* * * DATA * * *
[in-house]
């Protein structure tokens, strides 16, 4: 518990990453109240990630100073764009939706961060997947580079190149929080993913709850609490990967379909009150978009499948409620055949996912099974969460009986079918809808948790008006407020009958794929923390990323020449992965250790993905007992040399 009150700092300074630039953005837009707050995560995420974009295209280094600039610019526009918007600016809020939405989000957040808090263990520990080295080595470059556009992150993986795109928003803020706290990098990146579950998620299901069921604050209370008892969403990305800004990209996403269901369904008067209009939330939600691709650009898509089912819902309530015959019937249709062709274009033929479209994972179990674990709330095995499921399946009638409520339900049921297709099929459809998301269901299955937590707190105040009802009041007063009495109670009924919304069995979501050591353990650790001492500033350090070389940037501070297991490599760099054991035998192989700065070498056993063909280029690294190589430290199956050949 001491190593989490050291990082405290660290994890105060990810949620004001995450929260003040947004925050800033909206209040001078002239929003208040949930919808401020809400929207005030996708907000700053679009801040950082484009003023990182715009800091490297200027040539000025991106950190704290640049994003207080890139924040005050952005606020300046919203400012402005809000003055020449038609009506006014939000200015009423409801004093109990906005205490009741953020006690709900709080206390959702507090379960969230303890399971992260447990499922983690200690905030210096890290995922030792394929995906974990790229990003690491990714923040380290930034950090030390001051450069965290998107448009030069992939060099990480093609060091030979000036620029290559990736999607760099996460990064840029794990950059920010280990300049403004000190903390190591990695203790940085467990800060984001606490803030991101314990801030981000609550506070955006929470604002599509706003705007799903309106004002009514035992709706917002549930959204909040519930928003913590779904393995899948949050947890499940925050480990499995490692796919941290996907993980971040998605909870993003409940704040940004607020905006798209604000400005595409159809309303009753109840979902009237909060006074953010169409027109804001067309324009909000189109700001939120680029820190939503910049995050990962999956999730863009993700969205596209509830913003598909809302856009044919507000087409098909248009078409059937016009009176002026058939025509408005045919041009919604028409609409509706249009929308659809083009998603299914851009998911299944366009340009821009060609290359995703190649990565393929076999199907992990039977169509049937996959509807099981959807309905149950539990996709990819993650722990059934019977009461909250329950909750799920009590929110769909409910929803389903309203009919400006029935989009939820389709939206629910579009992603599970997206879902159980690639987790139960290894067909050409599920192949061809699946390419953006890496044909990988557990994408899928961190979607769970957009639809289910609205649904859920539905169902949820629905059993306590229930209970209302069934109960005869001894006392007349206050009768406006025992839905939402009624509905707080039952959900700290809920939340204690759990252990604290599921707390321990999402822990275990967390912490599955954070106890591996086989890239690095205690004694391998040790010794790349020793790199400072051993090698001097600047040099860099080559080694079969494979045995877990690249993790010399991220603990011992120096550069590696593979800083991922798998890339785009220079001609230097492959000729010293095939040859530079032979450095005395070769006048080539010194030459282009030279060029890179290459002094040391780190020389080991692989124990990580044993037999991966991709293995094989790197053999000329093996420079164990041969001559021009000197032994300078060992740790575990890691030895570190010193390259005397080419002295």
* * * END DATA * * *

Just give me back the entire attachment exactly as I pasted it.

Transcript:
[in-house]
């Protein structure tokens, strides 16, 4: 518990990453109240990630100073764009939706961060997947580079190149929080993913709850609490990967379909009150978009499948409620055949996912099974969460009986079918809808948790008006407020009958794929923390990323020449992965250790993905007992040399 009150700092300074630039953005837009707050995560995420974009295209280094600039610019526009918007600016809020939405989000957040808090263990520990080295080595470059556009992150993986795109928003803020706290990098990146579950998620299901069921604050209370008892969403990305800004990209996403269901369904008067209009939330939600691709650009898509089912819902309530015959019937249709062709274009033929479209994972179990674990709330095995499921399946009638409520339900049921297709099929459809998301269901299955937590707190105040009802009041007063009495109670009924919304069995979501050591353990650790001492500033350090070389940037501070297991490599760099054991035998192989700065070498056993063909280029690294190589430290199956050949 001491190593989490050291990082405290660290994890105060990810949620004001995450929260003040947004925050800033909206209040001078002239929003208040949930919808401020809400929207005030996708907000700053679009801040950082484009003023990182715009800091490297200027040539000025991106950190704290640049994003207080890139924040005050952005606020300046919203400012402005809000003055020449038609009506006014939000200015009423409801004093109990906005205490009741953020006690709900709080206390959702507090379960969230303890399971992260447990499922983690200690905030210096890290995922030792394929995906974990790229990003690491990714923040380290930034950090030390001051450069965290998107448009030069992939060099990480093609060091030979000036620029290559990736999607760099996460990064840029794990950059920010280990300049403004000190903390190591990695203790940085467990800060984001606490803030991101314990801030981000609550506070955006929470604002599509706003705007799903309106004002009514035992709706917002549930959204909040519930928003913590779904393995899948949050947890499940925050480990499995490692796919941290996907993980971040998605909870993003409940704040940004607020905006798209604000400005595409159809309303009753109840979902009237909060006074953010169409027109804001067309324009909000189109700001939120680029820190939503910049995050990962999956999730863009993700969205596209509830913003598909809302856009044919507000087409098909248009078409059937016009009176002026058939025509408005045919041009919604028409609409509706249009929308659809083009998603299914851009998911299944366009340009821009060609290359995703190649990565393929076999199907992990039977169509049937996959509807099981959807309905149950539990996709990819993650722990059934019977009461909250329950909750799920009590929110769909409910929803389903309203009919400006029935989009939820389709939206629910579009992603599970997206879902159980690639987790139960290894067909050409599920192949061809699946390419953006890496044909990988557990994408899928961190979607769970957009639809289910609205649904859920539905169902949820629905059993306590229930209970209302069934109960005869001894006392007349206050009768406006025992839905939402009624509905707080039952959900700290809920939340204690759990252990604290599921707390321990999402822990275990967390912490599955954070106890591996086989890239690095205690004694391998040790010794790349020793790199400072051993090698001097600047040099860099080559080694079969494979045995877990690249993790010399991220603990011992120096550069590696593979800083991922798998890339785009220079001609230097492959000729010293095939040859530079032979450095005395070769006048080539010194030459282009030279060029890179290459002094040391780190020389080991692989124990990580044993037999991966991709293995094989790197053999000329093996420079164990041969001559021009000197032994300078060992740790575990890691030895570190010193390259005397080419002295």